It’s very easy to say it must be a neurological thing because it happens in the brain, and perhaps at its core, that is true. However it’s also so much more.
It’s the way sound travels through the ears. It’s the way you gather information. It’s the way you respond to the idea of touch and being cared for. It’s about the alpha brain wave state and the things that help you get there and connect with that part of you that is still a six-year-old kid who simply likes the way it feels when someone pours sand over their toes.
I think that the avenues for continued ASMR study will go far beyond endorphins, psychology and neurology and will eventually find its way into all areas of clinical research.”
What was the most surprising thing you learned about ASMRtists?
Julie, “First of all, they are wonderful people and I am grateful to all of them, not only for the help they give me when I am trying to sleep, but also for sharing with me (and all of us) a little about themselves through their work.
One thing I did notice is that many of them have a similar “story” as to what led them to the ASMR community and ultimately to be an ASMRtist and I think that for some, what began as a dabbling in a hobby grew into full-time careers that didn’t exist five years ago.
They are discovering that they have a talent for filmmaking that goes far beyond the ASMR realm and it is interesting to see how they have developed as ASMR experiencers turned ASMRtists and now filmmakers.”
How do you think your book will change perceptions about ASMR?
Julie, “I hope those who may have a more skeptical view of ASMR (and take the time to read the book) will realize that it is not merely a YouTube phenomenon but a true psychophysiological event that happens organically as well as through suggestion.
I hope that readers become more mindful of the physical systems that seem to influence ASMR and recognize how ASMR techniques can be applied in everyday life.
It was very important to Ilse and me to take ASMR out of YouTube (to an extent) and showcase how we can help one another relax in social situations by improving our bedside manner, lowering our voices, and being mindful of our mannerisms even if it does not result in tingles for the other person.”
How did your initial vision of the book differ from the final product?
Julie, “Honestly, although I had sections and chapter titles approved by my publisher going into it, I didn’t know what this book would look like in the end! (ha!)
There has never been a book on this subject before. I was worried that I would not be able to fill an entire book on this subject and it was my goal to give readers as much information as I was able to discover.
There were times in which I would find material for one chapter that applied to another, already finished, chapter so there were a lot of rewrites as I tried to find a logical narrative. I would send chapters off to Ilse for approval and she would write me saying, ‘I don’t know how you found all of this!’”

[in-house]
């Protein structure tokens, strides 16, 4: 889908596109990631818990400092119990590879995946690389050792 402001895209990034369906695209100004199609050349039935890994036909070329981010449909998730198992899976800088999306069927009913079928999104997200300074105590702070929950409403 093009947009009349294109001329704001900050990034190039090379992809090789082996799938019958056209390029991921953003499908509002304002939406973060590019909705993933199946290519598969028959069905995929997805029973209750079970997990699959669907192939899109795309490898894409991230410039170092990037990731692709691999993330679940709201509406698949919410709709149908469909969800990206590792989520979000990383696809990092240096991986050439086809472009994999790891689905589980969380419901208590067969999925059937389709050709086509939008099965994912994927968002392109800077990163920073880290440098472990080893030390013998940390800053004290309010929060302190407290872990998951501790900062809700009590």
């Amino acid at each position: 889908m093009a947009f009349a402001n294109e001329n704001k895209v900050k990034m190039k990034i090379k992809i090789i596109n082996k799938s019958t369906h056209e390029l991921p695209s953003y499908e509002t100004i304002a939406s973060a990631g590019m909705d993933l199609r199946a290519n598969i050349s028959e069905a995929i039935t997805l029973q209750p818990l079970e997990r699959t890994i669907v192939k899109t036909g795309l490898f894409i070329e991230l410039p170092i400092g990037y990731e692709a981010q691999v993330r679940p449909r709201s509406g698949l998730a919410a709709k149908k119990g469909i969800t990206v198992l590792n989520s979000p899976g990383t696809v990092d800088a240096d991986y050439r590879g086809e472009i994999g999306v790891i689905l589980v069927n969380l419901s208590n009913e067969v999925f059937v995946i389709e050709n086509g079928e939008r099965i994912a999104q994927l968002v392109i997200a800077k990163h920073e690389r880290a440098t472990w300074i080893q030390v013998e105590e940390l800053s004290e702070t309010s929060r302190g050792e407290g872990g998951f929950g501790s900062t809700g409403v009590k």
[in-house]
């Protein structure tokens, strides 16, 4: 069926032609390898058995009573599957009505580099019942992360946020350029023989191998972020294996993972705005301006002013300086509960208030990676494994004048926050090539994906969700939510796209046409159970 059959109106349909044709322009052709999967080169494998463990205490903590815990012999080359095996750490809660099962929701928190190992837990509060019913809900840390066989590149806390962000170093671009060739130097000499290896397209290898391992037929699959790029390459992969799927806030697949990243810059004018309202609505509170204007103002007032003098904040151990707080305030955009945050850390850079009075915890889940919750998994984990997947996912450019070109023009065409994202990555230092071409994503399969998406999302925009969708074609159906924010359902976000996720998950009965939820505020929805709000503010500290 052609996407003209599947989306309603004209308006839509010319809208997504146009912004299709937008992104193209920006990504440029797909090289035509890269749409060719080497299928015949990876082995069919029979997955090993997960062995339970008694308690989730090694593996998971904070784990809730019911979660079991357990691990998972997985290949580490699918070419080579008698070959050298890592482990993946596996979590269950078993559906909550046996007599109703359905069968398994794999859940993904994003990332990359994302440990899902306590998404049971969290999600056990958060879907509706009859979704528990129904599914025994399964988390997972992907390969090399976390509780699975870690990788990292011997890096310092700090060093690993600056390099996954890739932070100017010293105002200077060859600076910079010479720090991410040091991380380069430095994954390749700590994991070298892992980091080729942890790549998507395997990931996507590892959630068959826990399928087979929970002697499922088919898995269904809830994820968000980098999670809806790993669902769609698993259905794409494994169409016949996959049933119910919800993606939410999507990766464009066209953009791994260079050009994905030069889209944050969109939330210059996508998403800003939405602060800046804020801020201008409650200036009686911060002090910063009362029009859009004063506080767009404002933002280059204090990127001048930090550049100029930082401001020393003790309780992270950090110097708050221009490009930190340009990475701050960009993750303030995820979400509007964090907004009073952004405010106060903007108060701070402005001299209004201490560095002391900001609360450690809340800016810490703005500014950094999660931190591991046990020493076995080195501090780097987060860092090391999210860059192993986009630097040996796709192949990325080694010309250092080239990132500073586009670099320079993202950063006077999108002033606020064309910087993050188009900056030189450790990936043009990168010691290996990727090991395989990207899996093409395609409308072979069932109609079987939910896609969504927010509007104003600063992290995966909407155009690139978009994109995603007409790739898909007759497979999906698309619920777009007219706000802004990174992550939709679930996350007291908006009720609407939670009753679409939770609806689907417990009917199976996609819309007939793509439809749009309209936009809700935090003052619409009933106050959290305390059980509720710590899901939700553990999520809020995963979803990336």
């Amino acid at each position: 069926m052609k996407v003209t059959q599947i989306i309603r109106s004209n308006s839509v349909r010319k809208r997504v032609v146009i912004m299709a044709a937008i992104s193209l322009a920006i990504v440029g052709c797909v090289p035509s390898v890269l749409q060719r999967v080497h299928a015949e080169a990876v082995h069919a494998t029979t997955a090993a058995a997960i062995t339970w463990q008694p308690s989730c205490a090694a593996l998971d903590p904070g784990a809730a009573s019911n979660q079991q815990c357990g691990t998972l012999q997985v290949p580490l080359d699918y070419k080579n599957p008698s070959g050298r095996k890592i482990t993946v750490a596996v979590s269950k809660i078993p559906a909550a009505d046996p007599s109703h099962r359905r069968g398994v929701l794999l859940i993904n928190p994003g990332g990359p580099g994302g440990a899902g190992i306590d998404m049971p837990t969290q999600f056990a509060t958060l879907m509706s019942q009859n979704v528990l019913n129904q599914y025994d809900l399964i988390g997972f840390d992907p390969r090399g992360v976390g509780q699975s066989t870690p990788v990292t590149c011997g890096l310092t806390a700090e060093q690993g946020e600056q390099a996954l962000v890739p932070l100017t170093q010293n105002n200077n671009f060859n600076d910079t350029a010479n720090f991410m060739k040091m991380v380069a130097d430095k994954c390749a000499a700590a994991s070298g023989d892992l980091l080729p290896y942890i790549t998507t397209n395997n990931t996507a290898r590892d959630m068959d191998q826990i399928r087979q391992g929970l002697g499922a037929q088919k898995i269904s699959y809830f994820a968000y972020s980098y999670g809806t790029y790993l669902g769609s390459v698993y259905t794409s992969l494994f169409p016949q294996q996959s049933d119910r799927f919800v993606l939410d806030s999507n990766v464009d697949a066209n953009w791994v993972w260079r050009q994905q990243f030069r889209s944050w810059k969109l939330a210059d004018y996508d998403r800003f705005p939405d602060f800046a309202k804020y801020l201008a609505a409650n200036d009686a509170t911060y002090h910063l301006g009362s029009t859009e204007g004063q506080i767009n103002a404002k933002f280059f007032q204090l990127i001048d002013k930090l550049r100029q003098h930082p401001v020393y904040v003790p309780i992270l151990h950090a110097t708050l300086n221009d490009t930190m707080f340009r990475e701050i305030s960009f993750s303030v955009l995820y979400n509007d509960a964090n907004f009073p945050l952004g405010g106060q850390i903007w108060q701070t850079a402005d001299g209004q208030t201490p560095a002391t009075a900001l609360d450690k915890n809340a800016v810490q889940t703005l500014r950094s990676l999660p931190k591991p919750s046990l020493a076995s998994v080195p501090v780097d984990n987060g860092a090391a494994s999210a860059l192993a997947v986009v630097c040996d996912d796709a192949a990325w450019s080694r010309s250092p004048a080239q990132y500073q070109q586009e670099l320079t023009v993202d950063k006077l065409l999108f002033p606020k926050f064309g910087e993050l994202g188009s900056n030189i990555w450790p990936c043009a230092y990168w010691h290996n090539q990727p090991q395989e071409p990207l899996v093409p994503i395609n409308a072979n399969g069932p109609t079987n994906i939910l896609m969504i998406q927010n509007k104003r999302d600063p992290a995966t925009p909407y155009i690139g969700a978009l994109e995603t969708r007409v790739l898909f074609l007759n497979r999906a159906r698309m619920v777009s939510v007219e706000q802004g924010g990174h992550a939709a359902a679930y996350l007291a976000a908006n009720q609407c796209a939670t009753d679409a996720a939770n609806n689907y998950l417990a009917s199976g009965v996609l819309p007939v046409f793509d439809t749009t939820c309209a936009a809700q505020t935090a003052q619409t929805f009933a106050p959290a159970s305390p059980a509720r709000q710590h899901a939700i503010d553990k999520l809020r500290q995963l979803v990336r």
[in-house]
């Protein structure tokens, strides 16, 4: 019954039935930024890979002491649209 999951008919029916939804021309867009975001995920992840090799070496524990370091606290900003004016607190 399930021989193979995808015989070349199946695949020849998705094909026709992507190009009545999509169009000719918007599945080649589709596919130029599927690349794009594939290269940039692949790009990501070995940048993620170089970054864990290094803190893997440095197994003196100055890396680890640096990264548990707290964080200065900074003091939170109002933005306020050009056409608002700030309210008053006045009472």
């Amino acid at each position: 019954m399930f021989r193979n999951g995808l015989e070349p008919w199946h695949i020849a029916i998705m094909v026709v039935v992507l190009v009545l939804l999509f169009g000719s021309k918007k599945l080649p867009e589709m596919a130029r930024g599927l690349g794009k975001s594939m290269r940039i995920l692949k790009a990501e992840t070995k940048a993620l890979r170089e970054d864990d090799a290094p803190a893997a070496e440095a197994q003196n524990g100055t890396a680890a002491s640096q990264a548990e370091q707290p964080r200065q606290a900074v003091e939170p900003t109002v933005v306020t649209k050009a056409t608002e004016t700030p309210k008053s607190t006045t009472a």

Do you have any future plans related to ASMR?
Julie, “At the present time, I am going to be a guest blogger on TheWaterWhispers site starting in May.
I will be sharing my full ASMR story, developments I learn from sites such as the ASMRUniversity and a few humorous tingle tales as well such as the time my 18-year-old, mildly autistic son tried to listen to an ASMR video. He’s a bit sensitive to sound and after watching this person tap on a book for a while, I heard him yell, ‘Oh for heaven’s sake, woman open the darn book already!’ It was really funny, and proof that he doesn’t seem to feel ASMR like I do.”
What further details can you share about the book launch?
Julie, “All signings and events will be posted on my website and I know we will be having a launch event in Indianapolis at some point in May.
While Ilse will not be able to be there (due to her immigration status in Canada) I am working with her to sign some book plates so that our readers can have her signature on the book as well as mine!
It is also possible that we will have some ASMR demonstrations at the launch event so I hope tingle heads who can will attend and celebrate the sensation that we love!”
You can stay up to date with Julie Young and the launch of ““The Complete Idiot’s Guide to ASMR” by going to her website www.julieyoungfreelance.com (her blog can be found through the website), by visiting her on Facebook at https://www.facebook.com/authorjulieyoung, and by following her on Twitter @JulieYoung14.
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This post brought to you by ASMR University. A site with the mission of increasing the awareness, understanding, and research of the Art and Science of Autonomous Sensory Meridian Response.